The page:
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When Table1.Foo changes, I want to update a column on Table2. What would be easiest is if I could just "run" some custom SQL after the update to Table1 is committed, however there doesn't seem to be a place to do this.

It seems the "recommended" solution is to override the SaveChanges() method of EntitiesContext. However, I have several dozen models and hundreds of columns - it seems rather hacky and inefficient to execute code every time any model anywhere is changed, and then say "If it happens to be this property of this model, then do this.."

My first approach was to use a database trigger, which would be great. Unfortunately, Oracle doesn't appear to support this type of updating I need to do in a trigger.

Any other ideas for this sort of thing?

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4 Answers

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You can create a partial class for the given entity in your project, if you did not create one.

In your partial class, you override PropertyChangedEvent handler to update other table. I don't think you have to create a stored procedure for that.

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I'll look into this method. So if I change a property in another table, the Entity framework will just automatically track this change and update everything when the transaction commits? –  Mike Christensen Sep 28 '11 at 15:38
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Are you sure you can't just add a trigger that calls a stored procedure like this:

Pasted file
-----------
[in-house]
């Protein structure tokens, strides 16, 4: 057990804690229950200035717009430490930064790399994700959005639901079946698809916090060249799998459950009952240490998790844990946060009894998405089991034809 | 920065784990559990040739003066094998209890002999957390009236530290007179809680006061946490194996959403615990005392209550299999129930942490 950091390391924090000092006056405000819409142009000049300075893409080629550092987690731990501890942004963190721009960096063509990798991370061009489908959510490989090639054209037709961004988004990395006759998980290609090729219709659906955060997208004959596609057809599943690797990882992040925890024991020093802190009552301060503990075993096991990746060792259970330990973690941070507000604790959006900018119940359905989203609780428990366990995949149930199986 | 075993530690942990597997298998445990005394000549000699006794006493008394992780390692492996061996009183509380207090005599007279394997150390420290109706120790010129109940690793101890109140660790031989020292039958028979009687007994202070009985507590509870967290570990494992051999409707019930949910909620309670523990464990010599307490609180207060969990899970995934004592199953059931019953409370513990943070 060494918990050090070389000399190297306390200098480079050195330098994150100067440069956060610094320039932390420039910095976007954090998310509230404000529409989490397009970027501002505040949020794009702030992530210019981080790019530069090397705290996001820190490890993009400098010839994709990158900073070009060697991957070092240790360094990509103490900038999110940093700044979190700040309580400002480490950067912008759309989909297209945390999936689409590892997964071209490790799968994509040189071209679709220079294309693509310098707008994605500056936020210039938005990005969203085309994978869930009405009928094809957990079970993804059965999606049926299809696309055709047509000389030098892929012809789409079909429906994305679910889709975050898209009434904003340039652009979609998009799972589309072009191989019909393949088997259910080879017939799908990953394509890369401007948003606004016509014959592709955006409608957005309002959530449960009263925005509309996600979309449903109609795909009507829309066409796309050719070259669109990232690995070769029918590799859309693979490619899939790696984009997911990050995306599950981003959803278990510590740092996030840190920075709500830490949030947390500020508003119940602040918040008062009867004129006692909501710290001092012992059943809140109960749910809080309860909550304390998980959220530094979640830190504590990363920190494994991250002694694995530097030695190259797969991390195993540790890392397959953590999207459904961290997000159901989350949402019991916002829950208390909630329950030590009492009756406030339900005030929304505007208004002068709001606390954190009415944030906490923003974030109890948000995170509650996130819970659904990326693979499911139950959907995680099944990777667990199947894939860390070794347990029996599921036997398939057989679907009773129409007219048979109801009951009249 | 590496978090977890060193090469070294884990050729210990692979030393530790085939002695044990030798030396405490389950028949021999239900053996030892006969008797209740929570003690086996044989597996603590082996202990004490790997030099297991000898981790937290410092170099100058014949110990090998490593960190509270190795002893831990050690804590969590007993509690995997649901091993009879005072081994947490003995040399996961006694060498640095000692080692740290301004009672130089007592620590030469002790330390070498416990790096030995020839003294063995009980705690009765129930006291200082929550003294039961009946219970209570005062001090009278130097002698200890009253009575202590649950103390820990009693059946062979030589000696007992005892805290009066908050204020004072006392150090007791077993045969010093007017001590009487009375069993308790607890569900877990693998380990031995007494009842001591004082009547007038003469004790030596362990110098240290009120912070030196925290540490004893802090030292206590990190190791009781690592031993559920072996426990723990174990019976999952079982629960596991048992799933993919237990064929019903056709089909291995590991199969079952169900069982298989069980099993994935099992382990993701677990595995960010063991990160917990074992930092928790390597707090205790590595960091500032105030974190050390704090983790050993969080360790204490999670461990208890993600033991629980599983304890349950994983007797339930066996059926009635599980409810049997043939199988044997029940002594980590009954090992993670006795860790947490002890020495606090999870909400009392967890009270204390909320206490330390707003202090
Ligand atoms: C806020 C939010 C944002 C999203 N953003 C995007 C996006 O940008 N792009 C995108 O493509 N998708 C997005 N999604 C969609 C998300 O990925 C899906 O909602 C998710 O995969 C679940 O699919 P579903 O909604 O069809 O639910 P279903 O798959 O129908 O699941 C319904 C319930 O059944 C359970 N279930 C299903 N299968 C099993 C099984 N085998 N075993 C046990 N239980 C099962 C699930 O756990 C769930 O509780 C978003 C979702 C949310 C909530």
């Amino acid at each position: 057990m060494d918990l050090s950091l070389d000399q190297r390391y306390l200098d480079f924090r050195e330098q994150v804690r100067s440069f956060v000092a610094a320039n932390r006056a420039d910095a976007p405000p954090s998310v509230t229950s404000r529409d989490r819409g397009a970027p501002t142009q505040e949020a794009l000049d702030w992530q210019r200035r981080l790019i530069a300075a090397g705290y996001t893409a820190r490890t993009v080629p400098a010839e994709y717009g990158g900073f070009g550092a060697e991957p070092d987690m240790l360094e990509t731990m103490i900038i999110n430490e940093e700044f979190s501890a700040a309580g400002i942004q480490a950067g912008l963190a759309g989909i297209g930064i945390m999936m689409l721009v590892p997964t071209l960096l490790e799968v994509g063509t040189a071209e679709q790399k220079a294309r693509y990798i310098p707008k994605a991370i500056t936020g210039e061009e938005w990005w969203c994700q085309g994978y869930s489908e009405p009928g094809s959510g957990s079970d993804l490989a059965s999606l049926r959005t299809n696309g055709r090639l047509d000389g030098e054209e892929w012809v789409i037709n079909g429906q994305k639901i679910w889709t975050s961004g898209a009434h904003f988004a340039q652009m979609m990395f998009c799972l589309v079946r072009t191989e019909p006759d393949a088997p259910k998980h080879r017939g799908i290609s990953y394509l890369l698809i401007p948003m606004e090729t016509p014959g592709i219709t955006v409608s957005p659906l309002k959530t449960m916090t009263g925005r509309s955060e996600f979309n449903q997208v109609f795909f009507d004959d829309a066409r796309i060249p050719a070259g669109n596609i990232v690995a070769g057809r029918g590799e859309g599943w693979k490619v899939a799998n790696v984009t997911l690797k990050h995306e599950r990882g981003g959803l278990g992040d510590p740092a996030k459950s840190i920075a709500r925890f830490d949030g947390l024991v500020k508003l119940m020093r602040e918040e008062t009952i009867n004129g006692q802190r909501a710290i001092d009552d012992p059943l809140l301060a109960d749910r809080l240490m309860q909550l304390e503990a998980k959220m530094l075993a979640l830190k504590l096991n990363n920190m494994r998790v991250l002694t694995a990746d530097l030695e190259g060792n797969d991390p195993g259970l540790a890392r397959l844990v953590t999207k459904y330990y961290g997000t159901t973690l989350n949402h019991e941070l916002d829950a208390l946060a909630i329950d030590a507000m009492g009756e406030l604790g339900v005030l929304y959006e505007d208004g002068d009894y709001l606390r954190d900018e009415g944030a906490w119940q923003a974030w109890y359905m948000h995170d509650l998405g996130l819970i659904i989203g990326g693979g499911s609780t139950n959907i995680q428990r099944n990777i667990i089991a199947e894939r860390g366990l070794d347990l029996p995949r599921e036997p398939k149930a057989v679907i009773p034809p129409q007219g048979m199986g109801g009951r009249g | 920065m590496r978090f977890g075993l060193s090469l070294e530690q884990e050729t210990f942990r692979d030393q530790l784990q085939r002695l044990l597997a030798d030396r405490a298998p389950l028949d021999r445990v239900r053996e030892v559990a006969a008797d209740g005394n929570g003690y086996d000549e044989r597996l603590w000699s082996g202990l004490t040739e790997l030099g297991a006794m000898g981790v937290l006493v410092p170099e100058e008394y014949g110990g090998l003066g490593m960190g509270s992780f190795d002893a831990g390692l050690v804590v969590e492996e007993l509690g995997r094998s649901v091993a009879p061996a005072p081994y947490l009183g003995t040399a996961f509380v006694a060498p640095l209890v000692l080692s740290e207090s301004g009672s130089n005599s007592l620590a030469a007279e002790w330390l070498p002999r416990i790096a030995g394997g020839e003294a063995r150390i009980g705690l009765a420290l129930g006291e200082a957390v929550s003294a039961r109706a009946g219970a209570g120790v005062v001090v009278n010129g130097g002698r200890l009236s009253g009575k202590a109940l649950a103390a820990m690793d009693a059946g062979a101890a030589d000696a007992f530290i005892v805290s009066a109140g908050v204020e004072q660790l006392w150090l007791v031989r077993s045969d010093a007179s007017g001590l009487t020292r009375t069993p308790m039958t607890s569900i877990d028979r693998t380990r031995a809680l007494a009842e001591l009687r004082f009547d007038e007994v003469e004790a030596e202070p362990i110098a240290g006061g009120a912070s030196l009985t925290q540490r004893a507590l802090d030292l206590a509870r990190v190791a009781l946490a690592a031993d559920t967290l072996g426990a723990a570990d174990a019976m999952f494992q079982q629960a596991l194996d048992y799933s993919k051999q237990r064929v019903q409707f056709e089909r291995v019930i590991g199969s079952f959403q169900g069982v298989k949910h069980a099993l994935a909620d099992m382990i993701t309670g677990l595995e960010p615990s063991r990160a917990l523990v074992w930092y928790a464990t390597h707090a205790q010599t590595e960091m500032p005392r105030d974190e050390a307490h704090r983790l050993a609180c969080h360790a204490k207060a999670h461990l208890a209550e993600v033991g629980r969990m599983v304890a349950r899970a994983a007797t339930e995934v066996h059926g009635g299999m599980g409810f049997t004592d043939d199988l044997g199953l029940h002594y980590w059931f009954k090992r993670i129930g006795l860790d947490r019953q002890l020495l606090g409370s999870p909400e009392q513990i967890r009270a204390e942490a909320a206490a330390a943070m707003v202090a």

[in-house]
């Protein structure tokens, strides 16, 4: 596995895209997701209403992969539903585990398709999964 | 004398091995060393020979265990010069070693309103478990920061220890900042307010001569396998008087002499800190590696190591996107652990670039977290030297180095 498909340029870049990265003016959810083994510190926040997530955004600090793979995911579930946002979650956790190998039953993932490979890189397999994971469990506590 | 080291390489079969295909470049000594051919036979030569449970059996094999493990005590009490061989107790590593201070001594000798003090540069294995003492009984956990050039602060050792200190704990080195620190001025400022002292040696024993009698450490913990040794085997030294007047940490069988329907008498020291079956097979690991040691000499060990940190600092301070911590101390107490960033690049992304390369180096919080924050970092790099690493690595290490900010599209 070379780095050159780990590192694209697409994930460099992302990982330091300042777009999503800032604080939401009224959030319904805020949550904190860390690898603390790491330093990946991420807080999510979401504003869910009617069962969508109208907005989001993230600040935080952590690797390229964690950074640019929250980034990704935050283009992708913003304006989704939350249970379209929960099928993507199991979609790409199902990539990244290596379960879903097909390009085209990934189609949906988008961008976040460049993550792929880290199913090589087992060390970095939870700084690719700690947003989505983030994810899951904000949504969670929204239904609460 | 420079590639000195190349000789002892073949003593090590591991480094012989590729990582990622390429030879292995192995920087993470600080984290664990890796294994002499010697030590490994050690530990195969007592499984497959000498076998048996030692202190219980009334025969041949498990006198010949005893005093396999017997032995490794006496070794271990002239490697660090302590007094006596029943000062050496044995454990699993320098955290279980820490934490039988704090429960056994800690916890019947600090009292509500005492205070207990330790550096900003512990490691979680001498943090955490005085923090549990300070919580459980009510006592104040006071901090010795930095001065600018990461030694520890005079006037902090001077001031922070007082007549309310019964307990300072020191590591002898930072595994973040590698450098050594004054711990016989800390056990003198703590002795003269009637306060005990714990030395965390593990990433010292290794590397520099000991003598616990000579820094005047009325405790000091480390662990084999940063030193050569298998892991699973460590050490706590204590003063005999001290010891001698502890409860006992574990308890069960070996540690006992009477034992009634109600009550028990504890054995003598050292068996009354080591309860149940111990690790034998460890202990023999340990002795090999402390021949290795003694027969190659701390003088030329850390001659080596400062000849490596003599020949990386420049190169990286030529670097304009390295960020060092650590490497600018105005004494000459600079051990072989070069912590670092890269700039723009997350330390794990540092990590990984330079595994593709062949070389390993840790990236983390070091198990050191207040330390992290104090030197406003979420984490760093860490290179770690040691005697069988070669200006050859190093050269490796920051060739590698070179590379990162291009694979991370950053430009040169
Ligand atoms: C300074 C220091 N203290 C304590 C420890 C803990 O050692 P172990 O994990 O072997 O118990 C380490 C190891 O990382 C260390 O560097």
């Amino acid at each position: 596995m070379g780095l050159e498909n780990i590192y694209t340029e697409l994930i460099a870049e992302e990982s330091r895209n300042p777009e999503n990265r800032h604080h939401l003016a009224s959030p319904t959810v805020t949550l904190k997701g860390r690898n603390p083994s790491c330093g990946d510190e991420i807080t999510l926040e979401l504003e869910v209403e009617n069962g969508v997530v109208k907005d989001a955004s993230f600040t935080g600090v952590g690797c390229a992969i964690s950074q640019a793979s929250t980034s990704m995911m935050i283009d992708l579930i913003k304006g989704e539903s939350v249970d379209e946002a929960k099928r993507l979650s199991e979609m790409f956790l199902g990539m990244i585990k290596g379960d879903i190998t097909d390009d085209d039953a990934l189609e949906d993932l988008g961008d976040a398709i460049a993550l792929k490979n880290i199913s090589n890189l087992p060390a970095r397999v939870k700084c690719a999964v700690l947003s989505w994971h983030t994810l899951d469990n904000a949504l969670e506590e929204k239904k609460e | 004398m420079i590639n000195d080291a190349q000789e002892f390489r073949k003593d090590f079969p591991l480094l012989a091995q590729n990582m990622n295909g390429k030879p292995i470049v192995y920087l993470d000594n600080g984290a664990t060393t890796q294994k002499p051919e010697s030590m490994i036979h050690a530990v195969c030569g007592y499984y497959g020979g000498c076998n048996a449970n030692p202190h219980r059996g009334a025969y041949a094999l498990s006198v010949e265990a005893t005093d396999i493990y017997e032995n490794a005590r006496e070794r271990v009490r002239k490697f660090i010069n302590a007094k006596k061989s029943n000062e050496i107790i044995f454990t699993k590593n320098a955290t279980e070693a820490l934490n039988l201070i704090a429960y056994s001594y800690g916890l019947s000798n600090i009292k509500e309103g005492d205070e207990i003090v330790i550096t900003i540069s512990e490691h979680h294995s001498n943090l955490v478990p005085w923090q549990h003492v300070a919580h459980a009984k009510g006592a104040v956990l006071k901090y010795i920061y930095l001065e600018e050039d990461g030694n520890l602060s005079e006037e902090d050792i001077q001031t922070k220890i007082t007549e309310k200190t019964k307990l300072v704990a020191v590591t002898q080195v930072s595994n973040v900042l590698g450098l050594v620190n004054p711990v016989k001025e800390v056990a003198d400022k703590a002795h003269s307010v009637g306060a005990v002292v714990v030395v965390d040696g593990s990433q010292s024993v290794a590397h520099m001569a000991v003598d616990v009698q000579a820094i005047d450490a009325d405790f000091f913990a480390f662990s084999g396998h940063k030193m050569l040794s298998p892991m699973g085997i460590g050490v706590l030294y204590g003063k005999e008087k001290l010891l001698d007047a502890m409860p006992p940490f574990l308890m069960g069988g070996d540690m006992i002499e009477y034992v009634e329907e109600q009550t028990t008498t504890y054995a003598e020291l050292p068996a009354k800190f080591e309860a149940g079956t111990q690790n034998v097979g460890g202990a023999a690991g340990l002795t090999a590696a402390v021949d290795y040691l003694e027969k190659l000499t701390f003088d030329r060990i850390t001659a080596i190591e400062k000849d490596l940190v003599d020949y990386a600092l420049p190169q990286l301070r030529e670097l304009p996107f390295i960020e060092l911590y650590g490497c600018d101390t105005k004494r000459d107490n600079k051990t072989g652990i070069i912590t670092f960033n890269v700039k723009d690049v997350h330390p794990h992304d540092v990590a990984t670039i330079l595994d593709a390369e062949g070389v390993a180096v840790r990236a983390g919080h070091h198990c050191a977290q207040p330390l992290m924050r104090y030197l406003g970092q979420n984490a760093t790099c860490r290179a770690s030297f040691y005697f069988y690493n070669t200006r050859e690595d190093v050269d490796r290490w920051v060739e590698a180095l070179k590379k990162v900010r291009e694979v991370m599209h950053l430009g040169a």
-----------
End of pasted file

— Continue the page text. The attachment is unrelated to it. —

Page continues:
http://searchoracle.techtarget.com/answer/Calling-a-stored-procedure-from-a-trigger

It'll let you put in the functionality you want without disturbing your dozens of models/programs.

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Man I wish, that would be an ideal solution. However, since I need to query other values from the same table and those values are in a state of flux, it isn't supported. See Justin Cave's response to my question here: stackoverflow.com/questions/7507636/… –  Mike Christensen Sep 22 '11 at 16:39
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you can create a stored procedure and call it in a very easy way... I think

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The question is, where do I call this stored procedure? –  Mike Christensen Sep 22 '11 at 16:25
    
ctx.Database.ExecuteSqlCommand() stackoverflow.com/questions/5474264/… –  jrummell Sep 22 '11 at 16:37
    
Yes, I know /how/ to execute a stored proc from .NET - The question is WHERE do you put that logic? After anything in the context changes? That seems hacky. –  Mike Christensen Sep 22 '11 at 16:45
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use the POCO feature in EF 4.0.

check this link: http://www.devart.com/blogs/dotconnect/index.php/entity-framework-tips-and-tricks-part-2.html

specially this section 'ObjectContext.ExecuteStoreQuery'

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